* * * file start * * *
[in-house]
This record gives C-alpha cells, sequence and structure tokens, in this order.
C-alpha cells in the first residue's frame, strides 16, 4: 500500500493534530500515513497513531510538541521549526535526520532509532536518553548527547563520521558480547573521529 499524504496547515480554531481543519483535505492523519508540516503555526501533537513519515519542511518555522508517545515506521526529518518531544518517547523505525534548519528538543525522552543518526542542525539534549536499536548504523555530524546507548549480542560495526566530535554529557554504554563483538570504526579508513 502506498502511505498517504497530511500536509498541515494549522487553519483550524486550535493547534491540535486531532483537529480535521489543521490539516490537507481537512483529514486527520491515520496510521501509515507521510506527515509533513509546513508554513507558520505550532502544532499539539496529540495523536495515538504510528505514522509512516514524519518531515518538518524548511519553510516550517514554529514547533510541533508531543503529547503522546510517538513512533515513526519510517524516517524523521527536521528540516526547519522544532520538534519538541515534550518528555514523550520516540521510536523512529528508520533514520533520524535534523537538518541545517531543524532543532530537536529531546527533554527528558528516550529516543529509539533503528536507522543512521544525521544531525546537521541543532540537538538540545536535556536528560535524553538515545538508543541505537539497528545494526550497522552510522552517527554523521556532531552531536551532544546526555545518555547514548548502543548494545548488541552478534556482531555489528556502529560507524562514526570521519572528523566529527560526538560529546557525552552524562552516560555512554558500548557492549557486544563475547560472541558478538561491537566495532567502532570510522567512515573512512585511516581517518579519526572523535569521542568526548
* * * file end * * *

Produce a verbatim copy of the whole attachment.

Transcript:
[in-house]
This record gives C-alpha cells, sequence and structure tokens, in this order.
C-alpha cells in the first residue's frame, strides 16, 4: 500500500493534530500515513497513531510538541521549526535526520532509532536518553548527547563520521558480547573521529 499524504496547515480554531481543519483535505492523519508540516503555526501533537513519515519542511518555522508517545515506521526529518518531544518517547523505525534548519528538543525522552543518526542542525539534549536499536548504523555530524546507548549480542560495526566530535554529557554504554563483538570504526579508513 502506498502511505498517504497530511500536509498541515494549522487553519483550524486550535493547534491540535486531532483537529480535521489543521490539516490537507481537512483529514486527520491515520496510521501509515507521510506527515509533513509546513508554513507558520505550532502544532499539539496529540495523536495515538504510528505514522509512516514524519518531515518538518524548511519553510516550517514554529514547533510541533508531543503529547503522546510517538513512533515513526519510517524516517524523521527536521528540516526547519522544532520538534519538541515534550518528555514523550520516540521510536523512529528508520533514520533520524535534523537538518541545517531543524532543532530537536529531546527533554527528558528516550529516543529509539533503528536507522543512521544525521544531525546537521541543532540537538538540545536535556536528560535524553538515545538508543541505537539497528545494526550497522552510522552517527554523521556532531552531536551532544546526555545518555547514548548502543548494545548488541552478534556482531555489528556502529560507524562514526570521519572528523566529527560526538560529546557525552552524562552516560555512554558500548557492549557486544563475547560472541558478538561491537566495532567502532570510522567512515573512512585511516581517518579519526572523535569521542568526548